Prosthetic gingival reconstruction in the fixed partial restoration. Part 2: diagnosis and treatment planning.
ABSTRACT This second article in a three-part series on the use of artificial gingiva in fixed partial restorations focuses on diagnosis and treatment planning. Often, traditional treatment of complicated situations can result in a definitive restoration that is less than esthetic. With appropriate planning that incorporates thorough clinical examinations, three-dimensional imaging, diagnostic wax-ups, and consideration of patient expectations, a modified approach to ridge augmentation, implant placement, and prosthetic reconstruction can lead to an ideal restoration that incorporates artificial gingiva.
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ABSTRACT: Dental trauma can result in tooth loss despite best efforts at retaining and maintaining compromised teeth (Dent Traumatol, 24, 2008, 379). Upper anterior teeth are more likely to suffer from trauma, and their loss can result in significant aesthetic and functional problems that can be difficult to manage (Endod Dent Traumatol, 9, 1993, 61; Int Dent J 59, 2009, 127). Indeed, teeth of poor prognosis may not only present with compromised structure but trauma may also result in damage to the support tissues. Injury to the periodontium and alveolus can have repercussions on subsequent restorative procedures (Fig. 19). Where teeth are identified as having a hopeless prognosis either soon after the incident or at delayed presentation; planning for eventual tooth loss and replacement can begin at the early stages. With advances in both adhesive and osseointegration technologies, there are now a variety of options for the restoration of edentate spaces subsequent to dental trauma. This review aims to identify key challenges in the provision of tooth replacement in the traumatized dentition and outline contemporary methods in treatment delivery.Dental Traumatology 04/2012; 28(3):183-92. · 1.00 Impact Factor
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ABSTRACT: Rehabilitation of edentulous spaces in esthetic areas is a challenge to the clinician due to the loss of soft tissues. In these clinical situations, it would be desirable to evaluate and predict the gingival architecture to recover in the oral rehabilitation. To fulfill this need, the diagnostic wax should anticipate the final rehabilitation with the integration of hard and soft tissue. Thus, it is essential to produce a diagnostic waxup that integrates these two components that are simultaneously seeking to recreate the harmony of white and pink esthetic. This diagnostic waxup will be the basis for the creation of the provisional prosthesis and a soft tissue mock-up. After placing the provisional prosthesis in the mouth, the soft tissue mock-up can be applied to assess its esthetic impact at facial and intraoral level. Dentist and patient should objectively assess the appearance of the final result. After approval of this rehabilitation concept, the virtual surgical planning can be performed and the surgical guide can be designed, allowing the treatment to take place. This protocol allows the development of a rigorous treatment plan based on the integration of teeth and gingiva component. The waxup and the soft tissue mock-up play a significant role, since they allow an earlier evaluation of the esthetic result, better prosthetic and surgical planning, and it allows us to anticipate the need for gingiva-colored ceramics use. The authors present a clinical case report of the importance of the wax-up and soft tissue mock-up in the treatment plan.European journal of esthetic dentistry : official journal of the European Academy of Esthetic Dentistry, The 01/2012; 7(3):310-23.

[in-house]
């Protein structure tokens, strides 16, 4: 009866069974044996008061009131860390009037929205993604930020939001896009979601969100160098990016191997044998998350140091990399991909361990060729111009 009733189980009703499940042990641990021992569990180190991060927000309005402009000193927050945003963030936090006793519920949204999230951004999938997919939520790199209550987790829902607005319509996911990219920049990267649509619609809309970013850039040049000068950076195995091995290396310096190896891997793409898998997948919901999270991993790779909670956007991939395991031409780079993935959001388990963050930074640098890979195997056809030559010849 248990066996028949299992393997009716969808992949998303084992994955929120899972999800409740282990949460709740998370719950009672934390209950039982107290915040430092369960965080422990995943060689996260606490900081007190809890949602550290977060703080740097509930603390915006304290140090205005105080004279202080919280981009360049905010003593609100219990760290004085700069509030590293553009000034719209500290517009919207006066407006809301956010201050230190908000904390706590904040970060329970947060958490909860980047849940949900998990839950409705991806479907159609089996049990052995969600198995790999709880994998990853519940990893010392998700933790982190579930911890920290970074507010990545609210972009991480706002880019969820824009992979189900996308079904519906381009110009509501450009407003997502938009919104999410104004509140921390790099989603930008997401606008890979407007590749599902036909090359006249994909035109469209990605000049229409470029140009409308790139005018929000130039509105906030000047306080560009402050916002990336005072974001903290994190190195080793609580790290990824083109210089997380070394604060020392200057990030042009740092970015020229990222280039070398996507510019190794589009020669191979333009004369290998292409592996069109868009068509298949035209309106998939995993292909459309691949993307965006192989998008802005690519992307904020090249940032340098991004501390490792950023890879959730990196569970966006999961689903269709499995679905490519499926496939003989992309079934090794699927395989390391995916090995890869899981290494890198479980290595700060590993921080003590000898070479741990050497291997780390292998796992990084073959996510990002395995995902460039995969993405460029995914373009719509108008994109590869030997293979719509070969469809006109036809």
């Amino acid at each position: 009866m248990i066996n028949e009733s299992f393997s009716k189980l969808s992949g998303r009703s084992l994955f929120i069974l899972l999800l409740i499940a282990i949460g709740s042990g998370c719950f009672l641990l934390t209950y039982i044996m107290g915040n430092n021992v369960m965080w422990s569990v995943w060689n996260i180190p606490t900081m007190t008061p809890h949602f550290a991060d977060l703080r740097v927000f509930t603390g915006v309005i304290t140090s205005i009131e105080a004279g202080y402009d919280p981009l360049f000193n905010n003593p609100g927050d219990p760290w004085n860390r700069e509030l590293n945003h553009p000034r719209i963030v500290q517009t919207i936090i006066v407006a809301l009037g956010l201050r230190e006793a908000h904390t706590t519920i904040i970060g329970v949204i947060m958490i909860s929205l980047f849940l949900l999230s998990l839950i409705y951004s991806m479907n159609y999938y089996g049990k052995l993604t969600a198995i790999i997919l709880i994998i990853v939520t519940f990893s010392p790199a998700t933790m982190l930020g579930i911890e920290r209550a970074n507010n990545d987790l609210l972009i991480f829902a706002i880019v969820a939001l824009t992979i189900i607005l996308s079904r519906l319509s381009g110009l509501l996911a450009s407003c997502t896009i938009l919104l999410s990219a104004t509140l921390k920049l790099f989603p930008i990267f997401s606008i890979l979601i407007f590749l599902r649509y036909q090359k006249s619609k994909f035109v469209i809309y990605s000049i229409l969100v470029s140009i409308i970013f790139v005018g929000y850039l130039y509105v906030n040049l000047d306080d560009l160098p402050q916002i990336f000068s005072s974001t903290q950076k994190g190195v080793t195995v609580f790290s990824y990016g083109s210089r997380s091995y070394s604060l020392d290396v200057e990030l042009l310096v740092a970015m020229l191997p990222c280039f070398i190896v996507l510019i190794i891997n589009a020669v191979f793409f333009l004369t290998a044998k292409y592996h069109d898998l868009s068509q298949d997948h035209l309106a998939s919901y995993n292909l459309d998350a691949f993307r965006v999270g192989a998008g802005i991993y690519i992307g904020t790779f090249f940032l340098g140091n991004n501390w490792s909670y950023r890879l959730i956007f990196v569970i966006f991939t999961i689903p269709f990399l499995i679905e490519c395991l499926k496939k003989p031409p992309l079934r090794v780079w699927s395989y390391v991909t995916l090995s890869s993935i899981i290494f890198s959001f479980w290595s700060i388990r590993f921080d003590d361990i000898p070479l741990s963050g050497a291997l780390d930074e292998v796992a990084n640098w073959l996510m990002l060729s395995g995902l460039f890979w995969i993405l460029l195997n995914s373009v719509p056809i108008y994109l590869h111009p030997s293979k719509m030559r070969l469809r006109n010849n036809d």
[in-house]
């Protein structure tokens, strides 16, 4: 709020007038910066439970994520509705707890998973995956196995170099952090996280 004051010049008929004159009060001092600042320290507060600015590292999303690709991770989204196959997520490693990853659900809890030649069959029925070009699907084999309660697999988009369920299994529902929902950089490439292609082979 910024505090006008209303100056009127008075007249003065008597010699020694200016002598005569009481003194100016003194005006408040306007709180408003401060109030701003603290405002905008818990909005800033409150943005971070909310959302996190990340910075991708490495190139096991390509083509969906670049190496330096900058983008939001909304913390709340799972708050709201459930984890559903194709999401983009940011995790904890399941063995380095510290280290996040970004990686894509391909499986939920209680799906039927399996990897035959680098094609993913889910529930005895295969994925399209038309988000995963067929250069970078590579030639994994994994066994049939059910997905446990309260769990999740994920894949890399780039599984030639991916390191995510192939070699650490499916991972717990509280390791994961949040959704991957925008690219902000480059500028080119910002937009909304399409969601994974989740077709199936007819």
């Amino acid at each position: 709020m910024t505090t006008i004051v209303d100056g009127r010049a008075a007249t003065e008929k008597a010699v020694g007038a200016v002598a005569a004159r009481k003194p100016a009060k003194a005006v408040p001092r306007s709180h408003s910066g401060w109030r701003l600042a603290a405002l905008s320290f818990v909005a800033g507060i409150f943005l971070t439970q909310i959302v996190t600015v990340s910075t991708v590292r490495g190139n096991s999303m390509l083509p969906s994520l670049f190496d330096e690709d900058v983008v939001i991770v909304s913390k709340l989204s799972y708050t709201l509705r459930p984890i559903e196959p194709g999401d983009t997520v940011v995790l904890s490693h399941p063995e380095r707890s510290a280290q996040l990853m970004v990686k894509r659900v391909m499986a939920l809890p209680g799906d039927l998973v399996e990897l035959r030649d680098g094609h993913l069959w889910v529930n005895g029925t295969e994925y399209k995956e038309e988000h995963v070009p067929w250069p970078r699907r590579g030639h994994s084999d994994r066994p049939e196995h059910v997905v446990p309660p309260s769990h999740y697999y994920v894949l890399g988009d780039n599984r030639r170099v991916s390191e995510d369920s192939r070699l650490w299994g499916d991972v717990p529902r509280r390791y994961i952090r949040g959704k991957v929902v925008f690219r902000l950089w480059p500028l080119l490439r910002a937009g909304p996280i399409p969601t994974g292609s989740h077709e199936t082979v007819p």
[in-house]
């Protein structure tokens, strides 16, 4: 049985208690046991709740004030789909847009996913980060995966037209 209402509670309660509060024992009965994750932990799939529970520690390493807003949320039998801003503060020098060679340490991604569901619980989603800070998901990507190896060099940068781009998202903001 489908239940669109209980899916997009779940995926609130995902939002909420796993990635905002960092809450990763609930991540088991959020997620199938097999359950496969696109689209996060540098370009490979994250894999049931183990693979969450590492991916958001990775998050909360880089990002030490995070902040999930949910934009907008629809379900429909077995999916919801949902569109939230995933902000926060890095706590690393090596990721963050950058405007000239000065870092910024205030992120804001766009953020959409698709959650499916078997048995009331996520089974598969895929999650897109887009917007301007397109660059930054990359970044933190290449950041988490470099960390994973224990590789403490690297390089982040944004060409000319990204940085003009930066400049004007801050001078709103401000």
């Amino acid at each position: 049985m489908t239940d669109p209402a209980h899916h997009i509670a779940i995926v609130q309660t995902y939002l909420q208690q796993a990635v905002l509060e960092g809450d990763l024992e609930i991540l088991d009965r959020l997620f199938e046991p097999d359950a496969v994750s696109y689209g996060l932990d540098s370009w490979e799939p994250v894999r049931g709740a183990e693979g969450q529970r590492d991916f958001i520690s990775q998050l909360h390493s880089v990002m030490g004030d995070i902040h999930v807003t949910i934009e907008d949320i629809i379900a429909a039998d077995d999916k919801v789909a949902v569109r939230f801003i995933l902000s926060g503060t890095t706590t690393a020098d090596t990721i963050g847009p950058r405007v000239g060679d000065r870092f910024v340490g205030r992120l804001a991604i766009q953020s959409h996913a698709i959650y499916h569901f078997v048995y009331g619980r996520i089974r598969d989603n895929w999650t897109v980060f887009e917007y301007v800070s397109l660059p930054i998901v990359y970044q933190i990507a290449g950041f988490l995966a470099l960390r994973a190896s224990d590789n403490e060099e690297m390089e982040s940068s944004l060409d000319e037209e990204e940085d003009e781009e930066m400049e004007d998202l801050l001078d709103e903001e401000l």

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ABSTRACT: Tooth replacement in the maxillary anterior region is especially difficult when the loss includes significant amounts of the residual ridge and the soft tissue. Several techniques are available, such as dental implants or fixed partial denture, and bone and gingival grafts or gingival prostheses, respectively. This article showed a clinical case of an elderly who was treated with a collarless metal-ceramic fixed partial denture and acrylic removable gingival prosthesis to recover the esthetics in the maxillary anterior region. The association of a metal-ceramic fixed denture and gingival prosthesis was an excellent alternative in cases when surgical procedures are contraindicated.Journal of prosthodontic research. 05/2012; 56(3):222-6.